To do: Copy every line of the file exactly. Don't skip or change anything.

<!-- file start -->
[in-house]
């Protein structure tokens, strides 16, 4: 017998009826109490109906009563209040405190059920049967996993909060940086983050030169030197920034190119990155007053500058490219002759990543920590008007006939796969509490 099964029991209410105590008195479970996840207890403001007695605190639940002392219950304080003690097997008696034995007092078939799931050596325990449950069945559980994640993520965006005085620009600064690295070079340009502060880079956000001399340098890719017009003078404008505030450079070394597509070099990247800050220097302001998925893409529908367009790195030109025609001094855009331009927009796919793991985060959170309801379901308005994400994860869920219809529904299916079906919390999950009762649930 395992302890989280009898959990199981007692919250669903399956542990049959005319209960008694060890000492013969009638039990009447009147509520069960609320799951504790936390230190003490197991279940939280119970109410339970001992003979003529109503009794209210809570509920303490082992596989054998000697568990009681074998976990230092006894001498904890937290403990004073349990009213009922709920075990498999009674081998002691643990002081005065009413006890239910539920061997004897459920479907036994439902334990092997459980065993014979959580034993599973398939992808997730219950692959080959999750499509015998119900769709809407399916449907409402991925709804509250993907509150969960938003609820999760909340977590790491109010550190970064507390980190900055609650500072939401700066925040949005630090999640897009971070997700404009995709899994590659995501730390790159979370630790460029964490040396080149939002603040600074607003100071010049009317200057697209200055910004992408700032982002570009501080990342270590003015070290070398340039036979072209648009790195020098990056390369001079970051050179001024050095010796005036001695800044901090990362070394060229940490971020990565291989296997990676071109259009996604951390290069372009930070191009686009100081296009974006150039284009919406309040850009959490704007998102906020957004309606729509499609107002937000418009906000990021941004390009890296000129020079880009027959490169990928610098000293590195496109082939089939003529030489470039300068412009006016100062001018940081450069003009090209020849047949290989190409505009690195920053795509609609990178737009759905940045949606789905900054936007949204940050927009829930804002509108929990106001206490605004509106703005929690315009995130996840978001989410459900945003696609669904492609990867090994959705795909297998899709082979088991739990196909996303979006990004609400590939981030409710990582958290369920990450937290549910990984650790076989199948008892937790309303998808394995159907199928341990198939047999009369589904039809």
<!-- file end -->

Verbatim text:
[in-house]
């Protein structure tokens, strides 16, 4: 017998009826109490109906009563209040405190059920049967996993909060940086983050030169030197920034190119990155007053500058490219002759990543920590008007006939796969509490 099964029991209410105590008195479970996840207890403001007695605190639940002392219950304080003690097997008696034995007092078939799931050596325990449950069945559980994640993520965006005085620009600064690295070079340009502060880079956000001399340098890719017009003078404008505030450079070394597509070099990247800050220097302001998925893409529908367009790195030109025609001094855009331009927009796919793991985060959170309801379901308005994400994860869920219809529904299916079906919390999950009762649930 395992302890989280009898959990199981007692919250669903399956542990049959005319209960008694060890000492013969009638039990009447009147509520069960609320799951504790936390230190003490197991279940939280119970109410339970001992003979003529109503009794209210809570509920303490082992596989054998000697568990009681074998976990230092006894001498904890937290403990004073349990009213009922709920075990498999009674081998002691643990002081005065009413006890239910539920061997004897459920479907036994439902334990092997459980065993014979959580034993599973398939992808997730219950692959080959999750499509015998119900769709809407399916449907409402991925709804509250993907509150969960938003609820999760909340977590790491109010550190970064507390980190900055609650500072939401700066925040949005630090999640897009971070997700404009995709899994590659995501730390790159979370630790460029964490040396080149939002603040600074607003100071010049009317200057697209200055910004992408700032982002570009501080990342270590003015070290070398340039036979072209648009790195020098990056390369001079970051050179001024050095010796005036001695800044901090990362070394060229940490971020990565291989296997990676071109259009996604951390290069372009930070191009686009100081296009974006150039284009919406309040850009959490704007998102906020957004309606729509499609107002937000418009906000990021941004390009890296000129020079880009027959490169990928610098000293590195496109082939089939003529030489470039300068412009006016100062001018940081450069003009090209020849047949290989190409505009690195920053795509609609990178737009759905940045949606789905900054936007949204940050927009829930804002509108929990106001206490605004509106703005929690315009995130996840978001989410459900945003696609669904492609990867090994959705795909297998899709082979088991739990196909996303979006990004609400590939981030409710990582958290369920990450937290549910990984650790076989199948008892937790309303998808394995159907199928341990198939047999009369589904039809």